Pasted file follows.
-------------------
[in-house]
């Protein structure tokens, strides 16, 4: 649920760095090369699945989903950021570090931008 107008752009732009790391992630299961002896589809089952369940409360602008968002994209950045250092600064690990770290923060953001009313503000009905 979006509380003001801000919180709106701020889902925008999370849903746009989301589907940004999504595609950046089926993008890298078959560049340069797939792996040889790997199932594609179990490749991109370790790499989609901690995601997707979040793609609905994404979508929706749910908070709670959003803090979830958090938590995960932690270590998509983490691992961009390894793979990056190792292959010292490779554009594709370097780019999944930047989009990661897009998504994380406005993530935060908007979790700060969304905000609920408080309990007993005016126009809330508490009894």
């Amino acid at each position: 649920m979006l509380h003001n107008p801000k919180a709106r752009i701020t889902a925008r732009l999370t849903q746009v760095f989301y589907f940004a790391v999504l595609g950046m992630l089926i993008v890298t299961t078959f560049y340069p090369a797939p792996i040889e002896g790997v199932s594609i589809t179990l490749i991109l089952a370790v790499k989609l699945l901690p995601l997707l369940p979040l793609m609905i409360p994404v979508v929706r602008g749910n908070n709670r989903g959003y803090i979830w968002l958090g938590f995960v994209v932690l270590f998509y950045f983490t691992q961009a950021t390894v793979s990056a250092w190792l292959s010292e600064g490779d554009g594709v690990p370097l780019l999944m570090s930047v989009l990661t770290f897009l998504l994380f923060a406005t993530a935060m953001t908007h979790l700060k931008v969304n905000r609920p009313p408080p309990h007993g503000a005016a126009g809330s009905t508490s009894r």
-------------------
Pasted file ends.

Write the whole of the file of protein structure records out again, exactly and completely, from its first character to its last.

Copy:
[in-house]
């Protein structure tokens, strides 16, 4: 649920760095090369699945989903950021570090931008 107008752009732009790391992630299961002896589809089952369940409360602008968002994209950045250092600064690990770290923060953001009313503000009905 979006509380003001801000919180709106701020889902925008999370849903746009989301589907940004999504595609950046089926993008890298078959560049340069797939792996040889790997199932594609179990490749991109370790790499989609901690995601997707979040793609609905994404979508929706749910908070709670959003803090979830958090938590995960932690270590998509983490691992961009390894793979990056190792292959010292490779554009594709370097780019999944930047989009990661897009998504994380406005993530935060908007979790700060969304905000609920408080309990007993005016126009809330508490009894």
């Amino acid at each position: 649920m979006l509380h003001n107008p801000k919180a709106r752009i701020t889902a925008r732009l999370t849903q746009v760095f989301y589907f940004a790391v999504l595609g950046m992630l089926i993008v890298t299961t078959f560049y340069p090369a797939p792996i040889e002896g790997v199932s594609i589809t179990l490749i991109l089952a370790v790499k989609l699945l901690p995601l997707l369940p979040l793609m609905i409360p994404v979508v929706r602008g749910n908070n709670r989903g959003y803090i979830w968002l958090g938590f995960v994209v932690l270590f998509y950045f983490t691992q961009a950021t390894v793979s990056a250092w190792l292959s010292e600064g490779d554009g594709v690990p370097l780019l999944m570090s930047v989009l990661t770290f897009l998504l994380f923060a406005t993530a935060m953001t908007h979790l700060k931008v969304n905000r609920p009313p408080p309990h007993g503000a005016a126009g809330s009905t508490s009894r």